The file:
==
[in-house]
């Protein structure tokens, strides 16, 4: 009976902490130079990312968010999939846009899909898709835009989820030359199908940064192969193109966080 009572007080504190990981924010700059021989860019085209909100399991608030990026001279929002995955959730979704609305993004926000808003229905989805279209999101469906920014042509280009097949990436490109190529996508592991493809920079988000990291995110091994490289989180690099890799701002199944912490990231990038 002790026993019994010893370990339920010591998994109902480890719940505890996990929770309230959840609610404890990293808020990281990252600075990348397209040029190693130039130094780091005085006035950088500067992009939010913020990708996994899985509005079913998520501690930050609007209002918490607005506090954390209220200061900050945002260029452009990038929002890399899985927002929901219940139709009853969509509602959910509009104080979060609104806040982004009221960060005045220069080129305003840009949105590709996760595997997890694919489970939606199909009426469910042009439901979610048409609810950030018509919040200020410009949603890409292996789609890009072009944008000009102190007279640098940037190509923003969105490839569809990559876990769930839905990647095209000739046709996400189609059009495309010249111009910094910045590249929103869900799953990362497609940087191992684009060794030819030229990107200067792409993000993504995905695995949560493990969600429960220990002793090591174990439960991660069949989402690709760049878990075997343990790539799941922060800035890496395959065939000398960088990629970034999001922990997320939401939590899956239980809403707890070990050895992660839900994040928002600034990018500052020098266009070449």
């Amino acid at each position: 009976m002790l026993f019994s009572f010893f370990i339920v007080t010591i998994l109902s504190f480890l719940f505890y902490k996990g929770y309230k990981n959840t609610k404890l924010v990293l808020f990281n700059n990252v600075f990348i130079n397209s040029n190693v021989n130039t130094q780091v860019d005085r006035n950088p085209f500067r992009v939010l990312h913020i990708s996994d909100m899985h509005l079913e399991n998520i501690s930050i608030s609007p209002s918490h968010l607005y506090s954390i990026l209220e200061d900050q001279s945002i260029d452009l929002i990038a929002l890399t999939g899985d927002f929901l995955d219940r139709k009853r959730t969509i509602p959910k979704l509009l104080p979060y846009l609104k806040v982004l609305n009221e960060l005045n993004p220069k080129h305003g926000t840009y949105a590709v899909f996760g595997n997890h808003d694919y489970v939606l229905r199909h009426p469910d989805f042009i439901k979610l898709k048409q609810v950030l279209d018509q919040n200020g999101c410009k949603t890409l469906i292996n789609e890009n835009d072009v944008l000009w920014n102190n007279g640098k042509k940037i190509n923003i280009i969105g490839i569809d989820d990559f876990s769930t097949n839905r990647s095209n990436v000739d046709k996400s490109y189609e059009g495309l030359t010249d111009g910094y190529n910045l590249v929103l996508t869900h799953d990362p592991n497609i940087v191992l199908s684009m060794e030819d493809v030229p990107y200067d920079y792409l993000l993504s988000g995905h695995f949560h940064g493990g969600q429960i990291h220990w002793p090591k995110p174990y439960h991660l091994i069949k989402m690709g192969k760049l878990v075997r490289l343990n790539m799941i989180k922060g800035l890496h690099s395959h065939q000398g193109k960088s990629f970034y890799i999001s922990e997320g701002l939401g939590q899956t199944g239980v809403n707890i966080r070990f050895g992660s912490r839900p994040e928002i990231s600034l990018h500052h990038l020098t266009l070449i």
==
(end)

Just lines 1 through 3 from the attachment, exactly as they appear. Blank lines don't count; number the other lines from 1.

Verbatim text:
[in-house]
């Protein structure tokens, strides 16, 4: 009976902490130079990312968010999939846009899909898709835009989820030359199908940064192969193109966080 009572007080504190990981924010700059021989860019085209909100399991608030990026001279929002995955959730979704609305993004926000808003229905989805279209999101469906920014042509280009097949990436490109190529996508592991493809920079988000990291995110091994490289989180690099890799701002199944912490990231990038 002790026993019994010893370990339920010591998994109902480890719940505890996990929770309230959840609610404890990293808020990281990252600075990348397209040029190693130039130094780091005085006035950088500067992009939010913020990708996994899985509005079913998520501690930050609007209002918490607005506090954390209220200061900050945002260029452009990038929002890399899985927002929901219940139709009853969509509602959910509009104080979060609104806040982004009221960060005045220069080129305003840009949105590709996760595997997890694919489970939606199909009426469910042009439901979610048409609810950030018509919040200020410009949603890409292996789609890009072009944008000009102190007279640098940037190509923003969105490839569809990559876990769930839905990647095209000739046709996400189609059009495309010249111009910094910045590249929103869900799953990362497609940087191992684009060794030819030229990107200067792409993000993504995905695995949560493990969600429960220990002793090591174990439960991660069949989402690709760049878990075997343990790539799941922060800035890496395959065939000398960088990629970034999001922990997320939401939590899956239980809403707890070990050895992660839900994040928002600034990018500052020098266009070449």
């Amino acid at each position: 009976m002790l026993f019994s009572f010893f370990i339920v007080t010591i998994l109902s504190f480890l719940f505890y902490k996990g929770y309230k990981n959840t609610k404890l924010v990293l808020f990281n700059n990252v600075f990348i130079n397209s040029n190693v021989n130039t130094q780091v860019d005085r006035n950088p085209f500067r992009v939010l990312h913020i990708s996994d909100m899985h509005l079913e399991n998520i501690s930050i608030s609007p209002s918490h968010l607005y506090s954390i990026l209220e200061d900050q001279s945002i260029d452009l929002i990038a929002l890399t999939g899985d927002f929901l995955d219940r139709k009853r959730t969509i509602p959910k979704l509009l104080p979060y846009l609104k806040v982004l609305n009221e960060l005045n993004p220069k080129h305003g926000t840009y949105a590709v899909f996760g595997n997890h808003d694919y489970v939606l229905r199909h009426p469910d989805f042009i439901k979610l898709k048409q609810v950030l279209d018509q919040n200020g999101c410009k949603t890409l469906i292996n789609e890009n835009d072009v944008l000009w920014n102190n007279g640098k042509k940037i190509n923003i280009i969105g490839i569809d989820d990559f876990s769930t097949n839905r990647s095209n990436v000739d046709k996400s490109y189609e059009g495309l030359t010249d111009g910094y190529n910045l590249v929103l996508t869900h799953d990362p592991n497609i940087v191992l199908s684009m060794e030819d493809v030229p990107y200067d920079y792409l993000l993504s988000g995905h695995f949560h940064g493990g969600q429960i990291h220990w002793p090591k995110p174990y439960h991660l091994i069949k989402m690709g192969k760049l878990v075997r490289l343990n790539m799941i989180k922060g800035l890496h690099s395959h065939q000398g193109k960088s990629f970034y890799i999001s922990e997320g701002l939401g939590q899956t199944g239980v809403n707890i966080r070990f050895g992660s912490r839900p994040e928002i990231s600034l990018h500052h990038l020098t266009l070449i």